Dealing with mental illness can be a difficult process of trial and error as medications don’t always work in the same way for every patient. Different conditions require different treatments, but their actual diagnosis can be problematic when the symptoms are vague or if the patient has been misdiagnosed in the past. Though natural medications are being investigated for their value in the treatment and management of mental illness, they are still not considered the first line of defence when it comes to complicated diagnoses – as is the case with OCD.
What is OCD?
Most people hear OCD and they think of a person that washes their hands over and over again or a person that needs to count the number of times that the door closes before they can leave a room – both of these are generic examples and possible behaviours that can be explained by OCD. OCD, or obsessive compulsive disorder, is a condition in which the person can not control a behaviour that they have. This might be hand washing, but it can also be something like hair pulling. What happens is that the patient is unable to control these behaviours because whenever they are not done, they feel extreme anxiety. But at the same time, the patient realises that they are being controlled by their behaviours and can begin to feel stress at the amount of time these actions are taking from their life.
A patient might begin to spend hours in these ritualised behaviours in order to feel like they can cope in the world. Eventually, the behaviours can become so controlling that they begin to crowd into their life causing them to isolate themselves and to not be able to keep a job. OCD has also led to a number of suicides among the afflicted as these people can begin to feel like their life is meaningless.
No one is quite sure what causes OCD, though most agree that it must be some sort of chemical imbalance in the brain that is causing the reactions to the ritualistic behaviours – or the lack thereof.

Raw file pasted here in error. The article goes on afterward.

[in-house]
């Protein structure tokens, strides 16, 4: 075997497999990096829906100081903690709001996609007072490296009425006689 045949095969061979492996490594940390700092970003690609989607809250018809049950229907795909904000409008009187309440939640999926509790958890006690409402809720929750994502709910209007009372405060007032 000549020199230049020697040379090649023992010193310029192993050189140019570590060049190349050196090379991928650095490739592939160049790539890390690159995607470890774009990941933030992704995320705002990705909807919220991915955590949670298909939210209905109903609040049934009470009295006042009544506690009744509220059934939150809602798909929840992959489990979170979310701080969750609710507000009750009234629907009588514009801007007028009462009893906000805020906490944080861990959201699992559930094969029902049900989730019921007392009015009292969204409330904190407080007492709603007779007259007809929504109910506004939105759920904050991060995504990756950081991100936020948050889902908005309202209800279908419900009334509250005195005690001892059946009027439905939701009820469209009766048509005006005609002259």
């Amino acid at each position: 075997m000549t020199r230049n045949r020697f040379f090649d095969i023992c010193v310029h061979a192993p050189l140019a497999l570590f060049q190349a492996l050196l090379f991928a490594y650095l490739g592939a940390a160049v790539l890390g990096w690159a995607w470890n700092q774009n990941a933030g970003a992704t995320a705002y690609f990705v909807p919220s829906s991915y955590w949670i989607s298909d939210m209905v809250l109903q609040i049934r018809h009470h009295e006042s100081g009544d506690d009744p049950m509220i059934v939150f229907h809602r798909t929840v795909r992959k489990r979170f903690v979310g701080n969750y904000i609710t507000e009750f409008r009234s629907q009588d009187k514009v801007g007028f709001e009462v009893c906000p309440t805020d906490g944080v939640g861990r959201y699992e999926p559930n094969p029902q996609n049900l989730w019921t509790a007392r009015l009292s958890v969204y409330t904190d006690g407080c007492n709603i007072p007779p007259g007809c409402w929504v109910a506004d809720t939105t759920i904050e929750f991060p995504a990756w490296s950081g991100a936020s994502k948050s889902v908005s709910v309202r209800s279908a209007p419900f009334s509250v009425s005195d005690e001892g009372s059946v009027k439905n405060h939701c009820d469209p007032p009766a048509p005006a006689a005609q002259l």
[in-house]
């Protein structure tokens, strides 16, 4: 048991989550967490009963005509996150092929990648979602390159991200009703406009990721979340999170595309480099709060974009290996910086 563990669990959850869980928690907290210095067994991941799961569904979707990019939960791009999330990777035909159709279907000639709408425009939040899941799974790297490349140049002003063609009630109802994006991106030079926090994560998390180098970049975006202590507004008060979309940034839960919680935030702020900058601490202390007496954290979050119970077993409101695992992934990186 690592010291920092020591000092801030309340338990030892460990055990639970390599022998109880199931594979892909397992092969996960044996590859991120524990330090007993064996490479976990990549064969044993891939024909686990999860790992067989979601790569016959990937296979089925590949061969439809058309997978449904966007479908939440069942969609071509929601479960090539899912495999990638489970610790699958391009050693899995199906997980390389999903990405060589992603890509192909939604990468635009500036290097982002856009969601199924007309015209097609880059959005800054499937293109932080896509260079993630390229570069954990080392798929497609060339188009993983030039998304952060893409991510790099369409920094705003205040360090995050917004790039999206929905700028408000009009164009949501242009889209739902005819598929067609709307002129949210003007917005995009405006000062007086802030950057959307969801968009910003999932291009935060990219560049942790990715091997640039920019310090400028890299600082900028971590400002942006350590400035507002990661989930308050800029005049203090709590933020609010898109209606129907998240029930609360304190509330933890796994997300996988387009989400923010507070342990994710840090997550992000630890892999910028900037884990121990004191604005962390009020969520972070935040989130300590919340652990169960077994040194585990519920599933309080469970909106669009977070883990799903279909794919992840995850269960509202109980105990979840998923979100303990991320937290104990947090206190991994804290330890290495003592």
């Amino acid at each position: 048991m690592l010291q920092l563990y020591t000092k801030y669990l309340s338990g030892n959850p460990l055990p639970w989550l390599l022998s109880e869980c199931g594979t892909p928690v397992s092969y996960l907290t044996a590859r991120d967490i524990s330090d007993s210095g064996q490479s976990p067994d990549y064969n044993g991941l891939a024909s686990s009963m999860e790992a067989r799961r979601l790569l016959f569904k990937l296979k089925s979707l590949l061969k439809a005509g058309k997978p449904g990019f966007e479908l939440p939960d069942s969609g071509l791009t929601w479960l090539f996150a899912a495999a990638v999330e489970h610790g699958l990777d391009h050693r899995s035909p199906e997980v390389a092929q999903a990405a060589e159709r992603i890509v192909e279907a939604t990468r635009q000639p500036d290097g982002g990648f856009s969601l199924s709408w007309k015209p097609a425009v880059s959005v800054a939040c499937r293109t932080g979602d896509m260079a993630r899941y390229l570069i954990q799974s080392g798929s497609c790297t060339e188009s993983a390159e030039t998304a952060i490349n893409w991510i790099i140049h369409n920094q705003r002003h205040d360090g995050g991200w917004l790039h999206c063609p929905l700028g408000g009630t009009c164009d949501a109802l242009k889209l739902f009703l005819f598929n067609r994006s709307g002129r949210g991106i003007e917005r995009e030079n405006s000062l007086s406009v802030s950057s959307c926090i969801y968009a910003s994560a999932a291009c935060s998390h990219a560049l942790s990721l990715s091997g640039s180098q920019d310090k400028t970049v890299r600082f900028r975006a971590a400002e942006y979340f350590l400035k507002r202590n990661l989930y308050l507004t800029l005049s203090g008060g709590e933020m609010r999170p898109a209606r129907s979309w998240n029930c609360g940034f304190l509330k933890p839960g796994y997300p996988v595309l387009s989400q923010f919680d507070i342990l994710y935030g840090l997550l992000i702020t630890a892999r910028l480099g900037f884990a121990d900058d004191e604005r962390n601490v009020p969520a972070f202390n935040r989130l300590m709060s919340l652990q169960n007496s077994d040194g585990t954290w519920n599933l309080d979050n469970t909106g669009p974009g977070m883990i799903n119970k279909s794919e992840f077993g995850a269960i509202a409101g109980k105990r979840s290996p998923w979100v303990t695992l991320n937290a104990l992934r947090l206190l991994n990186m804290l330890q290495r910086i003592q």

What are the Treatments for OCD?
At the current time, OCD is generally treated with a combination of SSRIs as well as cognitive and behavioural therapies. The medications help to control the anxiety issues that the person feels when they aren’t following these uncontrollable impulses. And the other therapies help by giving the patient other alternatives to the behaviours they are accustomed to doing. For example, someone who is obsessed about hand washing might be directed to try another sort of behaviour when that impulse strikes.
Alternative therapies like Saint John’s Wort are also being investigated as possible treatments for OCD, but studies are not conclusive at the current time. Some researchers are even looking into using illicit drugs to help with OCD impulses.
How can OCD Be Helped by Fish Oil?
Fish oil is one of the alternative therapies that seem to be the most promising. Because the essential fatty acids in the fish oil are necessary for the body to promote basic cellular function and repair, they are used in the nervous system functioning. When the nervous system is working well, the impulses of OCD are not as strong. This can help the patient to begin to find other ways of dealing with these impulses, eventually causing them to stop these impulses altogether.
Fish oil has been linked in studies done at Harvard Medical to the slowing of the OCD in many patients. Researchers have found that patients with OCD as well as other mental disorders are vastly improved and able to function in society as a result of taking fish oil supplements.
How to Add Fish Oil to the Treatment Regimen
While fish oil seems to be a promising way to deal with OCD and other mental disorders, it is not without concerns. Since fish oil can often thin the blood when taken in larger doses, this is a treatment addition that needs to be monitored by a trained physician – especially if the patient is taking other medications at the same time. Try to find a physician that is open to alternative therapies to see if they will advise you on the correct dose for you.
If taking a supplement doesn’t seem to be the best course for you, you might also want to try adding a few servings of fish to your weekly menu. Just two servings per week is the recommended dosage for helping to ensure that the patient is getting enough essential fatty acids. Try fishes like mackerel, herring, and kipper if you want to get the maximum amounts of fish oil in your diet.
Adding fish oil to the diet can help with OCD in many patients. While no one cure works for all people, the lack of side effects in comparison to traditional psychiatric medications helps to make fish oil something that should be considered.
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